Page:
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Us Three - 1

Any number of people, mostly friends and the odd critic or two, have read my memoir Rant & Dawdle, glanced through it perhaps – most not having the constitution for other peoples ramblings. So every now and again I pluck a scenario from that chronicle; a marginal edit, illustrate it and add a musical soundtrack. And so again he[a]r[e] it be. The first post of a Hornby Island trilogy – The Great Rift – with Dana Inglis [bass], Carole Chambers [voice], Bill Smith [percussion], Charles Gauvin [piano] [not shown] is an extract from a longer performance of the Olduvai Suite.

I had read that the three million year old 3-1/2 foot tall skeleton of Lucy (her name taken from a Beatles song playing on the night of her discovery at the archaeological dig in Olduvai Gorge) had for the first time been removed from the vaults of the Ethiopian Natural History Museum for a six-year tour of museums in Houston, Washington, New York, Denver and Chicago. By then the Olduvai Orchestra had already celebrated her discovery on Hornby Island.

It was the previous winter when it all began, with whoever was available on Thursday mornings meeting up at Dana Inglis’s house, to develop into orchestral form two simple melodic counterpoint lines that Dana had imagined, which Montreal pianist Charles Gauvin and myself, formalised into notation. The C major melody, still coming uninvited into my brain at the oddest moments, was a loping waltz, swinging in a lilting jazzy manner.Ann Ngan

Bush telegraph was soon spreading rumours of these early morning gatherings, often enticing artist Ann Ngan to attend the sessions, sketching, chronicling the proceedings. It was rarely possible for everyone to attend the rehearsals, many having day jobs of one kind or another, and four of the wind players – two flautists, a bass clarinetist and a trombonist – lived on Denman Island, so it was not until the evening before the premier of the Olduvai Suite at the community hall, that the entire orchestra was assembled.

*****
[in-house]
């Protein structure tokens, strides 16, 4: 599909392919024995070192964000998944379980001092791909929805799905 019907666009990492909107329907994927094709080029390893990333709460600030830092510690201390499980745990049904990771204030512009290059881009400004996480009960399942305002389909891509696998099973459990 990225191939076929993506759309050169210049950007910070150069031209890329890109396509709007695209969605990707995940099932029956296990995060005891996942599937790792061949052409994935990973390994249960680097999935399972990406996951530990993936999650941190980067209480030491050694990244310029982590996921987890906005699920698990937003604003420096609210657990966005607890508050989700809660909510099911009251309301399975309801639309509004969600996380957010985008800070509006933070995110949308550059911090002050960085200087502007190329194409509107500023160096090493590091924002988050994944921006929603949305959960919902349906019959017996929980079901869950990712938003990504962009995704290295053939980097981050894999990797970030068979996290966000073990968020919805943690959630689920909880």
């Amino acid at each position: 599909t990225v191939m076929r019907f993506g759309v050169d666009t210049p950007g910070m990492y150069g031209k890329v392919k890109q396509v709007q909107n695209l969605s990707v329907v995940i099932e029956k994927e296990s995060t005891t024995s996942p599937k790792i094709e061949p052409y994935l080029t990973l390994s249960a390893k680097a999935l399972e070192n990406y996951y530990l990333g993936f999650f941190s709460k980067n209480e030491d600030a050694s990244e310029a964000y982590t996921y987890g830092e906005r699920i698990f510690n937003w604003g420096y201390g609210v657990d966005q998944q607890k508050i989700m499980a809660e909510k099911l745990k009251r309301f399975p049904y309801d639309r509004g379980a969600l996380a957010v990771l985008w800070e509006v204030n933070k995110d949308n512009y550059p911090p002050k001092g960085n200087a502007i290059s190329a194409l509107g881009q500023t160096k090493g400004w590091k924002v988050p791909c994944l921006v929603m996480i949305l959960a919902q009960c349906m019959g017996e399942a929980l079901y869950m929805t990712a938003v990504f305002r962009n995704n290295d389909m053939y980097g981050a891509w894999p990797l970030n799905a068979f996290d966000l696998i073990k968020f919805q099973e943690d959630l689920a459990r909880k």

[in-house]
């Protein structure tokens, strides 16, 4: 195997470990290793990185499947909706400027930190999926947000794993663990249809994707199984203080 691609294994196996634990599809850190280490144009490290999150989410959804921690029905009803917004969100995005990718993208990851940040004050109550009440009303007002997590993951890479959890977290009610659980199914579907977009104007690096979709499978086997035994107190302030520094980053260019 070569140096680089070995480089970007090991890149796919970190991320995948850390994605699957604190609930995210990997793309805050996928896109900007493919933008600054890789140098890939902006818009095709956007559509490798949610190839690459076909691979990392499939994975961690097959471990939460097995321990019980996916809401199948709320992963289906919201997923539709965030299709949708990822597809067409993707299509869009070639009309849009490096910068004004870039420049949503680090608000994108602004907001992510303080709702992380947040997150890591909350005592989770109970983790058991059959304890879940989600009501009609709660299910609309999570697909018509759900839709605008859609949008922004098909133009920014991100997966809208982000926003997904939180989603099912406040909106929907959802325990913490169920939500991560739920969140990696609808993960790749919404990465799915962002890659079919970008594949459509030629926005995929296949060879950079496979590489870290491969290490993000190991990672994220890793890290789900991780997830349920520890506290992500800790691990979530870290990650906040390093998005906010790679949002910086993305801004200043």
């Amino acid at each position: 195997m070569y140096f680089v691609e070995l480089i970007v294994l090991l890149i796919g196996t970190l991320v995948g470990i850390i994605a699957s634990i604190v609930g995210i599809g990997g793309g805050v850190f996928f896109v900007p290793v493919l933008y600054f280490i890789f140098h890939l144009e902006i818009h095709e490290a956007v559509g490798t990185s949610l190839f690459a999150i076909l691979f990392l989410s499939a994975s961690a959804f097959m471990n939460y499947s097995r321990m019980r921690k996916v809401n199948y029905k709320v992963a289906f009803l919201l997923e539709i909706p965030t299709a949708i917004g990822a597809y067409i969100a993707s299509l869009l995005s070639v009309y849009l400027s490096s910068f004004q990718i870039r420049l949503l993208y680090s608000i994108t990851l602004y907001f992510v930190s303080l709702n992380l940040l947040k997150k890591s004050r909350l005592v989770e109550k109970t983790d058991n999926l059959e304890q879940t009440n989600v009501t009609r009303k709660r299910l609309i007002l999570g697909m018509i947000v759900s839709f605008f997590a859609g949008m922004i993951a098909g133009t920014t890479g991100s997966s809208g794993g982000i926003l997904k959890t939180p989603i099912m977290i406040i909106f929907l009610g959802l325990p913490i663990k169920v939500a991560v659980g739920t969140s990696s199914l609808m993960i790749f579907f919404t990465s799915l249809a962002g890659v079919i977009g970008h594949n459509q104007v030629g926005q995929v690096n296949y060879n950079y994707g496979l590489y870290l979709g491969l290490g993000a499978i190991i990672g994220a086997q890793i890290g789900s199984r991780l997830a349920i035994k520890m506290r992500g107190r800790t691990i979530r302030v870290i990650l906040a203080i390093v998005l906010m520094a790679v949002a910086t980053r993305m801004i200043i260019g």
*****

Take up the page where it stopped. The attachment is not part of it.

A two-dozen strong orchestra with brass, reed and string sections, piano, bass and an assortment of hand drums and a vast array of percussion instruments including a marimbaist to accompany an exotic tribal dancer.  Spread out across the front of the stage was the strangest collection of Idiophones and Membranophones ever witnessed; gongs, bells, cymbals, wood blocks, metal junk, pot lids, toys, drums from every-which-where. Stevi Kittleson had loaned me, from her collection of bones, the scapulas of an elephant seal: all waiting to be struck, shaken, rubbed and scraped. Poet Carole Chambers had been commissioned to create her masterpiece: The Great Rift.


Curiosity about this project had reached such heights throughout those winter months that when the first performance took place our community hall was packed, past the legal capacity, causing our fire marshal some concern. Looking out from the perspective afforded us on stage, the excitement was palpable, and judging from Bob Cain’s photographs of this wonderful evening we presented to the audience a most impressive picture, the orchestra outfitted entirely in black.

The music: Wooden sticks clapped in the rhythm of the melody opened a historical trip through time leading to vocalisations, klezmer, folk, jazz, Carole Chambers’ poem [featured in this post], on to to a climax with yours truly soloing on a 1914 Conn C Melody soprano, the evening culminating in a raucous finale of Dana’s original composition. The Olduvai Suite.

It took some time for the enthusiastic applause, the shouting and hollering to die down. The audience, with the exception of a professional jazz critic visiting from back east, ecstatic. Champagne bottles popped and a t-shirt silk screened with an image of Lucy’s head proclaiming: The Olduvai Orchestra World Tour, presented to each member of the orchestra. A world tour never did happen, although we did perform the same piece twice more, once suitably at the Festival Of Myth and our only off island presentation at the community hall of neighbouring Denman Island.


End Notes:

Echo Location

Rant & Dawdle: The Fictional Memoir of Colston Willmott
Music IS Rapid Transportation …from the Beatles to Xenakis
Photography Bob Cain
Stevi Kittleson Art:

Comments are invited: classicimprov@yahoo.ca